In these turbulent times, you may often wonder, “Where’s our Bob Dylan? Where’s the bard of the 2010s translating the dicey political and social climate into musical stanzas?” When the next flash-in-the-pan single is prized over substantial songs, it can seem like all hope is lost.
Enter Shawna Virago, a contemporary singer/songwriter who is also a transgender activist. Drawing upon her own experiences as a transgender woman, she explores the plight of marginalized peoples and keeps it real on her new album, Heaven Sent Delinquent. A collection of acoustic tracks, the album dives into the lives of a cast of outcasts.
â€œThese are the stories of my generation,” Virago says, “a generation of transgender people who came out long before the internet, before transgender celebrities and reality TV starsâ€¦before anybody gave a shit about us.â€
Because her story and song inspired us, we wanted to learn more about what inspired her as a musician. Here are five tracks that informed Virago’s musical point of view.
1. “The World’s a Mess” by X
“From the opening rockabilly blast of Billy Zoomâ€™s mighty guitar to the nocturnal-inspired poetry of the lyrics, this song stands the test of time. Every line paints a vision of urban nihilism inviting the listener to â€˜act as ifâ€™ life has meaning. There is no better of example of punk meets country meets rockabilly, all with John Doe and Exene Cervenkaâ€™s intoxicating lyrics.”
2. “Broken English” by Marianne Faithfull
“On this song, Marianne Faithfullâ€™s cracked, gravelly, chanteuse voice transports to a punk Weimar Republic. No one has sounded more world-weary and beautiful singing about a world of violence, sadness, and the anarchic collapse of neo-liberal culture. This song made me a decade-long smoker of Gauloise Bleus.”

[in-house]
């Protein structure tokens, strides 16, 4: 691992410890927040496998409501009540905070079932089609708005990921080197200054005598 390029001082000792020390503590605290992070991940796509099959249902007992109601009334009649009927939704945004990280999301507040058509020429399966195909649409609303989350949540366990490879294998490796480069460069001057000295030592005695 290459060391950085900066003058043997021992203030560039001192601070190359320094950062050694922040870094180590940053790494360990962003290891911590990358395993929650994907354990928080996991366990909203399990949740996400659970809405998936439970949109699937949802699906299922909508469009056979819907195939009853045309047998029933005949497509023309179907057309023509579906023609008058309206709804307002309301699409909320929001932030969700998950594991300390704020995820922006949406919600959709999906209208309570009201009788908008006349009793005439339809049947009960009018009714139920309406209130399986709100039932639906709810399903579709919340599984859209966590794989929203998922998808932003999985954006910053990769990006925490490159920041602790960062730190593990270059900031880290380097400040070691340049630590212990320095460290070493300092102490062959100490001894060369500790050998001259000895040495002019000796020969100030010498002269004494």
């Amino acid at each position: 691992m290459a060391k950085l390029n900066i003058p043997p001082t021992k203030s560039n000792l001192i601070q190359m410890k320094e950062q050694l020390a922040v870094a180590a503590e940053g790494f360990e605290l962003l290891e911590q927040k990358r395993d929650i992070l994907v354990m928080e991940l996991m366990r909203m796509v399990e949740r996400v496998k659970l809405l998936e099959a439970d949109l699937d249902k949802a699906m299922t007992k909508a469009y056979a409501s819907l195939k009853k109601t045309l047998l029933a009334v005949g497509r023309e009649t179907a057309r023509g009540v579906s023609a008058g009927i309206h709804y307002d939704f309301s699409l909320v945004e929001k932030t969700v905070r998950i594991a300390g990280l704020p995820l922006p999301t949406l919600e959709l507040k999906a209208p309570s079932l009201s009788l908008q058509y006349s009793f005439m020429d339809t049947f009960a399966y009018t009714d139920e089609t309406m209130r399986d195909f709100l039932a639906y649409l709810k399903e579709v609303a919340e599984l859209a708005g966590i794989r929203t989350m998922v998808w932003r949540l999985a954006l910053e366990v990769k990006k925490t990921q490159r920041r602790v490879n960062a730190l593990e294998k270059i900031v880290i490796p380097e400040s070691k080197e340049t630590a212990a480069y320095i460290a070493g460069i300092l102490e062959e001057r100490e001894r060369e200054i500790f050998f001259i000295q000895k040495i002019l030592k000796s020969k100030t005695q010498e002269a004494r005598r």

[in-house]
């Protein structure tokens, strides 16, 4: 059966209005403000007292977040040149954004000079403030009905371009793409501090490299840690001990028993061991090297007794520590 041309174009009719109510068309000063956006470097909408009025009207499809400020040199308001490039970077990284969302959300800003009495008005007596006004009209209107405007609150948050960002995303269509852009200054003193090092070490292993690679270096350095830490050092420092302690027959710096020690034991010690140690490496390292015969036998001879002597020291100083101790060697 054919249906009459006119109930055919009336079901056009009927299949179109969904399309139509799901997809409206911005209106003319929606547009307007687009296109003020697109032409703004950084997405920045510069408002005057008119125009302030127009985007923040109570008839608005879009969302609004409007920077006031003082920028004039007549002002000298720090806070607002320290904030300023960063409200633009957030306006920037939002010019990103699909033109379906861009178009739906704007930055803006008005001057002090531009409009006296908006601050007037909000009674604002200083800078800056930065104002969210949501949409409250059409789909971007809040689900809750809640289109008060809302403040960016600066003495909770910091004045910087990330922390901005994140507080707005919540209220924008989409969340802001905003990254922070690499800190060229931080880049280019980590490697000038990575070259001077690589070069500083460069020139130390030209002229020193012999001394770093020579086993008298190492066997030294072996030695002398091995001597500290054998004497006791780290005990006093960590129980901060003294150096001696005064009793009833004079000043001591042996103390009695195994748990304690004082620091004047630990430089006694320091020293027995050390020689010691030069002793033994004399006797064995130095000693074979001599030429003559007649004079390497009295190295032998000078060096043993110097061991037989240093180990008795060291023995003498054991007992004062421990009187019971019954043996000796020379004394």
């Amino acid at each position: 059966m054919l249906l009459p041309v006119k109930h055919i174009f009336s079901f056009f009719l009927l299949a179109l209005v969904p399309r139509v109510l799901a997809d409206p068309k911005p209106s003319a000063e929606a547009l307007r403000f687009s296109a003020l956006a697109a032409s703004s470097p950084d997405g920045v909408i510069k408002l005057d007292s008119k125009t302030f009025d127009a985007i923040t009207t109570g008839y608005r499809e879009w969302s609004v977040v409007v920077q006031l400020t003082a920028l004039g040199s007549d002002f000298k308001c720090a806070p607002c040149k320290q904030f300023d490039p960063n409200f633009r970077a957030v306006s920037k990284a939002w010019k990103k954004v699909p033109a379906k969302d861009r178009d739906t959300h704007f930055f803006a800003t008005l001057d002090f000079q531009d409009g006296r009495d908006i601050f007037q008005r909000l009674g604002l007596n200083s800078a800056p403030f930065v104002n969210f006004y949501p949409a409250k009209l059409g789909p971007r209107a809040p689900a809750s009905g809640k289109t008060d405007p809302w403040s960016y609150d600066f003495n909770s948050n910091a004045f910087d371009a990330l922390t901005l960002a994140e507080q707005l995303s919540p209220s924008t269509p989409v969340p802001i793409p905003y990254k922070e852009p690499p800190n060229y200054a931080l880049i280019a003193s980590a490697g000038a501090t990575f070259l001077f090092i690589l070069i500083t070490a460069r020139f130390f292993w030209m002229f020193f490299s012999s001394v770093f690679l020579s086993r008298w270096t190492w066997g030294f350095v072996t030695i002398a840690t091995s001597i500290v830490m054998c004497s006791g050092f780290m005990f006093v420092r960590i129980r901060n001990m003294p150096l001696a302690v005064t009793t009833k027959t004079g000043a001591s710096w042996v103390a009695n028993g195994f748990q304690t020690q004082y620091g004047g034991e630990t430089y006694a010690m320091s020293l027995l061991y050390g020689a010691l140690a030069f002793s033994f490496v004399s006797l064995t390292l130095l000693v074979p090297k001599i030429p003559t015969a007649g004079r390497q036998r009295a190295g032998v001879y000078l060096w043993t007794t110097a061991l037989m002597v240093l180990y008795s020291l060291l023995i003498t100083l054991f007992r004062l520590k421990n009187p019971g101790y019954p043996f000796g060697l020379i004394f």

3. “The Revolution Will Not Be Televised” by Gil Scott-Heron
“No one ever sounded like Gil Scott-Heron; like Miles Davis, he is his own genre. A skilled wordsmith, his fierce song opened me up to look the importance of educating my mind, especially regarding the white-washing lies of my countryâ€™s history. This song is not for the faint of heart, and it stays with you long after you take the needle off.”
4. “Public Image” by PIL
“I have been a huge John Lydon fan since Never Mind the Bollocks. Sorry Richard Hell, but Johnny is the proto-punk and the proto-post-punk. This song is even more relevant now with its brutal one-two punch against the vacuousness of celebrity. If you ever find yourself surrounded by self-important dullards, put this song on and scream along with Johnny. Better than therapy.”
5. “Nobody’s Hero” by Stiff Little Fingers
“I discovered Stiff Little Fingers through the live Hanx! album and turned my suburban bedroom into a mosh pit. Although I love the Clash, SLF were probably the true â€˜only band that mattered,â€™ and in this song, they prove it with Jake Burnâ€™s chainsaw vocals — a rebuff to any and all rock-star posturing, while also suggesting the pointlessness of heroism itself in the post-modern age. I recommend it with a hearty pint of O’Hara’s Irish Red.”